Eike Feß provides surprising insights into Schönberg's gradual appropriation of the twelve-tone space and at the same time provides a commonly understandable introduction to his compositional style.

Arnold Schönberg's thinking and work, as well as his biography as a Vienna-born Jew, reflect the complexity of culture and history in the first half of the 20th century. In 1923, with the Wind Quintet op. 26, the composer defined the "method of composition with twelve tones related only to one another", which offered a valid foundation for music beyond traditional harmony. From then on, it served its creator as a tool for the free development of musical ideas. The new publication of the Arnold Schönberg Center examines Schönberg's reorganization of music from different perspectives.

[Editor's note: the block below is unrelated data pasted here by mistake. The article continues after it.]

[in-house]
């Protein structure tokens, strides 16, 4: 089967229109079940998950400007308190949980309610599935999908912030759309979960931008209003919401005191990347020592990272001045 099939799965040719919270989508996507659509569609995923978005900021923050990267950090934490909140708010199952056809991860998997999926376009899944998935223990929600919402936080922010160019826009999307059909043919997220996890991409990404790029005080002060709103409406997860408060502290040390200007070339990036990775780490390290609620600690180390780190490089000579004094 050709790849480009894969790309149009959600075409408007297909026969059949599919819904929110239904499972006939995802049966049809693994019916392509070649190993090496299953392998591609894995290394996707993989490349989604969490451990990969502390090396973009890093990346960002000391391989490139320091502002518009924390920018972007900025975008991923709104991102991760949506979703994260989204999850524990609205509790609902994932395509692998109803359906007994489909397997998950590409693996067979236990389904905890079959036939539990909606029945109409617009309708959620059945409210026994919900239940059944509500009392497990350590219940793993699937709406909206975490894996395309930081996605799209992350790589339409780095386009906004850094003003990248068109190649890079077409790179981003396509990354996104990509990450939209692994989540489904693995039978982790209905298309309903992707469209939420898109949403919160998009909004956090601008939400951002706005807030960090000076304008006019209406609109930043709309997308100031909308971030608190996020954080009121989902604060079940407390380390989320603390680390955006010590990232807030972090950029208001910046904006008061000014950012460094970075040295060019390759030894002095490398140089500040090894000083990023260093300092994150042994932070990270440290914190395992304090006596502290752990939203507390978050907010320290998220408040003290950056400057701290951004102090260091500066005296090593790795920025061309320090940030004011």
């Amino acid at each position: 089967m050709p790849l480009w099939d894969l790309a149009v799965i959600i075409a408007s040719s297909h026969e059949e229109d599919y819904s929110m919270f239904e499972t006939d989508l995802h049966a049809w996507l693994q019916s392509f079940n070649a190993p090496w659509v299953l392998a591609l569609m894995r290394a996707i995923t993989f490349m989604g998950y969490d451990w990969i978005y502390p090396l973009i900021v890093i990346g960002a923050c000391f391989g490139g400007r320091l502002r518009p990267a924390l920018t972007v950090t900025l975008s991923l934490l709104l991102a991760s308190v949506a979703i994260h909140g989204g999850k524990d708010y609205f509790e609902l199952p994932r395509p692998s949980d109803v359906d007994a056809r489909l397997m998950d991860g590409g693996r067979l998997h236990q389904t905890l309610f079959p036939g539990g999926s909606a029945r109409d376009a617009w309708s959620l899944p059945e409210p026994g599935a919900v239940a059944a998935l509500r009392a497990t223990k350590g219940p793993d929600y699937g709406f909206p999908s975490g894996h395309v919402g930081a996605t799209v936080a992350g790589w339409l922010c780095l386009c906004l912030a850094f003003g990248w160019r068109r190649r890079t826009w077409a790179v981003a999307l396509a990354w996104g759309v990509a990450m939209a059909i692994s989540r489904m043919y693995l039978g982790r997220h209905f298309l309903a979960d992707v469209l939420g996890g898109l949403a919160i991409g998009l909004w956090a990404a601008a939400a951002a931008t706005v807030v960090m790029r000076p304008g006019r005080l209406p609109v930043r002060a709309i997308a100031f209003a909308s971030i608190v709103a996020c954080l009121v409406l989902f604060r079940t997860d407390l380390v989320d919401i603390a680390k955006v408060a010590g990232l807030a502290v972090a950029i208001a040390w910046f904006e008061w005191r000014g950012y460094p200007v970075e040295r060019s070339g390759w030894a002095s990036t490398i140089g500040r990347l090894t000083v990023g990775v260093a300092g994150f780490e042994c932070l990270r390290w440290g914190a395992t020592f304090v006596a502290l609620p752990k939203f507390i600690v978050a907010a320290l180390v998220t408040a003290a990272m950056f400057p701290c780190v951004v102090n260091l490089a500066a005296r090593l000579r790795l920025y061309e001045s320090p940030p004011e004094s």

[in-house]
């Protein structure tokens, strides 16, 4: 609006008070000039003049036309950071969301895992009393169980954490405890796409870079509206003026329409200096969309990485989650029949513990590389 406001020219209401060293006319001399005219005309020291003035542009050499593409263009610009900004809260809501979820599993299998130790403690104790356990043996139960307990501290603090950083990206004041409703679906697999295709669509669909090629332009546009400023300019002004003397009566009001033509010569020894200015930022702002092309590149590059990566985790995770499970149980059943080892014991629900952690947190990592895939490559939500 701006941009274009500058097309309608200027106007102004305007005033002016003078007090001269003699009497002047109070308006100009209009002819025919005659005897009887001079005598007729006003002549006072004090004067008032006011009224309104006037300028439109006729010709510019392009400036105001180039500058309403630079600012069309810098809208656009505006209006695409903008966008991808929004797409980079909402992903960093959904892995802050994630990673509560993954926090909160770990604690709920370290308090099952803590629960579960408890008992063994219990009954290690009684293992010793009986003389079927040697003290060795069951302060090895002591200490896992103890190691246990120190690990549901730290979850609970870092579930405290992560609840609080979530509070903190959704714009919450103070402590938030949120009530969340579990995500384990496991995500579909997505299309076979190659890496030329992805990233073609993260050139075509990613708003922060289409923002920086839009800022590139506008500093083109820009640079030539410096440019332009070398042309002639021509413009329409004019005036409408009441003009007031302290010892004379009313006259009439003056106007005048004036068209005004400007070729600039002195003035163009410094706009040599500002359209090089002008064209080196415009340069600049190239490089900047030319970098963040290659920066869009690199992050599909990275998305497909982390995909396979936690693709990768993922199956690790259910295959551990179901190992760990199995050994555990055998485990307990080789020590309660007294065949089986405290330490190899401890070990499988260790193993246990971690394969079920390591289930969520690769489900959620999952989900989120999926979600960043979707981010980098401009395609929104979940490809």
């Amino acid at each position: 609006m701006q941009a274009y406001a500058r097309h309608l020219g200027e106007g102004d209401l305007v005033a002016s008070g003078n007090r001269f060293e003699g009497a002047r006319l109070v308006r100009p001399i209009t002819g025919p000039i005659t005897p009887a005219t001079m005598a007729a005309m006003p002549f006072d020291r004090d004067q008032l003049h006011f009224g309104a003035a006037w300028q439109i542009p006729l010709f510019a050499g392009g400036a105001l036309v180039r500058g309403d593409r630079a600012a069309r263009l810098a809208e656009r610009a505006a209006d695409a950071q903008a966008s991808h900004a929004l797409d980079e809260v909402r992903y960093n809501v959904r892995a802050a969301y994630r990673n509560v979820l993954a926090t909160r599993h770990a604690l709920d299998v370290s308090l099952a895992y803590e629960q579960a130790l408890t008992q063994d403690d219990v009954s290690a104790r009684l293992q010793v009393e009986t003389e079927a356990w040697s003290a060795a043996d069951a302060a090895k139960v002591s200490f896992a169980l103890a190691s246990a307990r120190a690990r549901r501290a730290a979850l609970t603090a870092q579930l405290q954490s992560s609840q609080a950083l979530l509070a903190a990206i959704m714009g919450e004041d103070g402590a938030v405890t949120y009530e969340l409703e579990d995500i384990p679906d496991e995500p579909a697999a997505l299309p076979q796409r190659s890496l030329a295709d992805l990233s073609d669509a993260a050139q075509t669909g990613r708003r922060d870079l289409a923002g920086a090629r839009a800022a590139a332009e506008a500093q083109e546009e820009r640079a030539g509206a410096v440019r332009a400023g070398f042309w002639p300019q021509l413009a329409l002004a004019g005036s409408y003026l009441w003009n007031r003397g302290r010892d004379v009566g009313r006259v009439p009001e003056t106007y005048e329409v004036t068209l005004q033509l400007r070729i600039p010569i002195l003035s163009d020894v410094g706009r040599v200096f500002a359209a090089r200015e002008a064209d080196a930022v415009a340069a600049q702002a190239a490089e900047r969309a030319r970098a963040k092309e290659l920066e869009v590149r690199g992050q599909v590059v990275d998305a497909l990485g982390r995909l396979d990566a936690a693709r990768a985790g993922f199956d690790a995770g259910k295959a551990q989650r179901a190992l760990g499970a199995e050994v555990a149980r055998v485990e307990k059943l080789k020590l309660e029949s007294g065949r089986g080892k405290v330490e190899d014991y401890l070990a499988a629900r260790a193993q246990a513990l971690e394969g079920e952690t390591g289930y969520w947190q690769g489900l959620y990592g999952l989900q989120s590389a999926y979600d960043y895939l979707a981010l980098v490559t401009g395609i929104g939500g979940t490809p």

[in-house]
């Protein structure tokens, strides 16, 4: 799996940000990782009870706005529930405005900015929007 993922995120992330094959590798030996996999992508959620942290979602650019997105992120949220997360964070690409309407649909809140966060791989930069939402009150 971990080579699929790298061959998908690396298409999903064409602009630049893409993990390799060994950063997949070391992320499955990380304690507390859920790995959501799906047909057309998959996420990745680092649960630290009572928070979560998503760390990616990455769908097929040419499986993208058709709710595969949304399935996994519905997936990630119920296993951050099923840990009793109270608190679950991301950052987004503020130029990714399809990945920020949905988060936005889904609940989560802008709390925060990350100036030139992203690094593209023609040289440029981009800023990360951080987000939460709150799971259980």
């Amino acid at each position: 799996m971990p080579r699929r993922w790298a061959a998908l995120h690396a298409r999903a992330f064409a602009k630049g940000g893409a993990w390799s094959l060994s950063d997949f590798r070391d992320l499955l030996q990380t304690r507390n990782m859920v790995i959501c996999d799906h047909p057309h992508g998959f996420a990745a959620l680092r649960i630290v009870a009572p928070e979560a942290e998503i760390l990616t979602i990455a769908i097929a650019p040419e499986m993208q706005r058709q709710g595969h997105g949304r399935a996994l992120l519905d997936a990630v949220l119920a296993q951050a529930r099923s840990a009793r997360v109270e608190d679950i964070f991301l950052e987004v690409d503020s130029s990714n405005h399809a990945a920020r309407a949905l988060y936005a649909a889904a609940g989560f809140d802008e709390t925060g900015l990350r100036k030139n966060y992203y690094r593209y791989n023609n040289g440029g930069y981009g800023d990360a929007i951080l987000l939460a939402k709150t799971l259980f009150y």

A chapter on Basic Principles provides a brief overview of elementary ideas and conventions of the twelve-tone method. A History chapter examines Schönberg’s efforts to fashion a method of composition that, independent of traditional harmony, could match the heritage of musical traditions formed in the German-speaking cultural sphere. The Glossary then provides an overview of terminological, technical, and theoretical aspects of the twelve-tone method. A Lecture by Schönberg’s presents the formation and application of the twelve-tone method now from the perspective of the composer. A final chapter, on the Twelve-Tone Method in 50 Objects, offers a collection of manuscripts, documents, and photographs that lie at the center and around the peripheries of serial composition. Taken together, they form a visual narrative from the beginnings of the twelve-tone method to the late phase of Schönberg’s creative work.

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